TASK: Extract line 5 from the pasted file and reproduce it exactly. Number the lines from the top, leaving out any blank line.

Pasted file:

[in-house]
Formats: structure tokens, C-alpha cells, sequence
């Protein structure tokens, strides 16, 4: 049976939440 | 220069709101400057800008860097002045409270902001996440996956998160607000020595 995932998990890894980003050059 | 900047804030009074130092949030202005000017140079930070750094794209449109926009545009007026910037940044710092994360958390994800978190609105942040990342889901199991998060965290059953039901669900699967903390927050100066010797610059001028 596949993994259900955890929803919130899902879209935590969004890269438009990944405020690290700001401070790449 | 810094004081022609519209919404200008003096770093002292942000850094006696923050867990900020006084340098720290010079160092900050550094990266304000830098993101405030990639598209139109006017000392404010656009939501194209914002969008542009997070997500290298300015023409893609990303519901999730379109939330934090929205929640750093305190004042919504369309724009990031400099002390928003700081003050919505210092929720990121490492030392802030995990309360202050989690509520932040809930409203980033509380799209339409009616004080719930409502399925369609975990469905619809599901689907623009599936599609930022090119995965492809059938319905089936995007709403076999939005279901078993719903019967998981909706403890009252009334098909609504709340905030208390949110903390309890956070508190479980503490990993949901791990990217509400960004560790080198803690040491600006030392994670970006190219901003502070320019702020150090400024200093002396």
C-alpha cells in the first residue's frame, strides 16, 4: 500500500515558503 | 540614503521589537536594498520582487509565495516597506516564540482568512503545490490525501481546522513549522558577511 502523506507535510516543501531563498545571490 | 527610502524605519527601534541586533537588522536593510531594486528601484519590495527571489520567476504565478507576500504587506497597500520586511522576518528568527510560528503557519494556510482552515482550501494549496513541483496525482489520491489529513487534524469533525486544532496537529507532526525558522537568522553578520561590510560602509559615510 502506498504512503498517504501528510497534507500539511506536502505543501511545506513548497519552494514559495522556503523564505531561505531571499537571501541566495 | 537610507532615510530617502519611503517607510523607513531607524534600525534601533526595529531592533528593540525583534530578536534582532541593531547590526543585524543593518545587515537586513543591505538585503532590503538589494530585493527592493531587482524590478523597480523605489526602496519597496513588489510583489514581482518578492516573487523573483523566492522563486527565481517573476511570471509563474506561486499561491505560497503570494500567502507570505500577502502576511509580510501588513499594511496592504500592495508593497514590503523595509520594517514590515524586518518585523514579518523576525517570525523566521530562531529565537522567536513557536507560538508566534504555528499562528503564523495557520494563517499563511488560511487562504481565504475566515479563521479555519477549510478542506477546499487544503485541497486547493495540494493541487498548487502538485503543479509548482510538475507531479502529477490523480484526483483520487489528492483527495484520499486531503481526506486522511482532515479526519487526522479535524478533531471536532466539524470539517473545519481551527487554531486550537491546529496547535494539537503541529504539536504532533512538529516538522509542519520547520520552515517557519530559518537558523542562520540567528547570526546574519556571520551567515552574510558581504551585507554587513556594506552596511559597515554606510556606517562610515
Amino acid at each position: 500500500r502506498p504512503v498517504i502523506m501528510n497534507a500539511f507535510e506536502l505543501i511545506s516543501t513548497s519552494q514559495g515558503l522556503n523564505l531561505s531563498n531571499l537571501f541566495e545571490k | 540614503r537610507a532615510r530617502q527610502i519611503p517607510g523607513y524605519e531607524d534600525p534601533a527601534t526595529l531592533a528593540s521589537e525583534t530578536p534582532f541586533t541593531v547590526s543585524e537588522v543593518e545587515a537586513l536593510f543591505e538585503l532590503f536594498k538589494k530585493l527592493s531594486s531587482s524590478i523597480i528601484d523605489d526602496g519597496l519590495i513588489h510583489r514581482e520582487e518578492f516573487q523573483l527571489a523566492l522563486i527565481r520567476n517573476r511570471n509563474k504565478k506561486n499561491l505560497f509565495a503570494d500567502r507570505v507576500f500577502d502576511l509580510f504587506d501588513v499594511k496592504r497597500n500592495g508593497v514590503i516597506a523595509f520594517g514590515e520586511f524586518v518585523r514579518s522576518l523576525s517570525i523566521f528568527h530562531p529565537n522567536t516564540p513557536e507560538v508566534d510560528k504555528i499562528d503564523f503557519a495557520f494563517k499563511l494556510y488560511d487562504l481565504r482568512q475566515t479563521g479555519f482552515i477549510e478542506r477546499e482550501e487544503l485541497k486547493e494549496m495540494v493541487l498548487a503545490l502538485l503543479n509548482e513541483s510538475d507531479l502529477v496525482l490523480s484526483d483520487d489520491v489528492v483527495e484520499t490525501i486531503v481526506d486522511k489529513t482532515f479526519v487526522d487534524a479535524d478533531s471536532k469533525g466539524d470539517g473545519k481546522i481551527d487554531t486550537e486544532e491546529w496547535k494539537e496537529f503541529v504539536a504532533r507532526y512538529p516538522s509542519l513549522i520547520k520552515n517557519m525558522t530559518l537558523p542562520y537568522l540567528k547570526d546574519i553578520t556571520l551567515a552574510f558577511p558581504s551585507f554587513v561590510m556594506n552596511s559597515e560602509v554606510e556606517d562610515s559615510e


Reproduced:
Amino acid at each position: 500500500r502506498p504512503v498517504i502523506m501528510n497534507a500539511f507535510e506536502l505543501i511545506s516543501t513548497s519552494q514559495g515558503l522556503n523564505l531561505s531563498n531571499l537571501f541566495e545571490k | 540614503r537610507a532615510r530617502q527610502i519611503p517607510g523607513y524605519e531607524d534600525p534601533a527601534t526595529l531592533a528593540s521589537e525583534t530578536p534582532f541586533t541593531v547590526s543585524e537588522v543593518e545587515a537586513l536593510f543591505e538585503l532590503f536594498k538589494k530585493l527592493s531594486s531587482s524590478i523597480i528601484d523605489d526602496g519597496l519590495i513588489h510583489r514581482e520582487e518578492f516573487q523573483l527571489a523566492l522563486i527565481r520567476n517573476r511570471n509563474k504565478k506561486n499561491l505560497f509565495a503570494d500567502r507570505v507576500f500577502d502576511l509580510f504587506d501588513v499594511k496592504r497597500n500592495g508593497v514590503i516597506a523595509f520594517g514590515e520586511f524586518v518585523r514579518s522576518l523576525s517570525i523566521f528568527h530562531p529565537n522567536t516564540p513557536e507560538v508566534d510560528k504555528i499562528d503564523f503557519a495557520f494563517k499563511l494556510y488560511d487562504l481565504r482568512q475566515t479563521g479555519f482552515i477549510e478542506r477546499e482550501e487544503l485541497k486547493e494549496m495540494v493541487l498548487a503545490l502538485l503543479n509548482e513541483s510538475d507531479l502529477v496525482l490523480s484526483d483520487d489520491v489528492v483527495e484520499t490525501i486531503v481526506d486522511k489529513t482532515f479526519v487526522d487534524a479535524d478533531s471536532k469533525g466539524d470539517g473545519k481546522i481551527d487554531t486550537e486544532e491546529w496547535k494539537e496537529f503541529v504539536a504532533r507532526y512538529p516538522s509542519l513549522i520547520k520552515n517557519m525558522t530559518l537558523p542562520y537568522l540567528k547570526d546574519i553578520t556571520l551567515a552574510f558577511p558581504s551585507f554587513v561590510m556594506n552596511s559597515e560602509v554606510e556606517d562610515s559615510e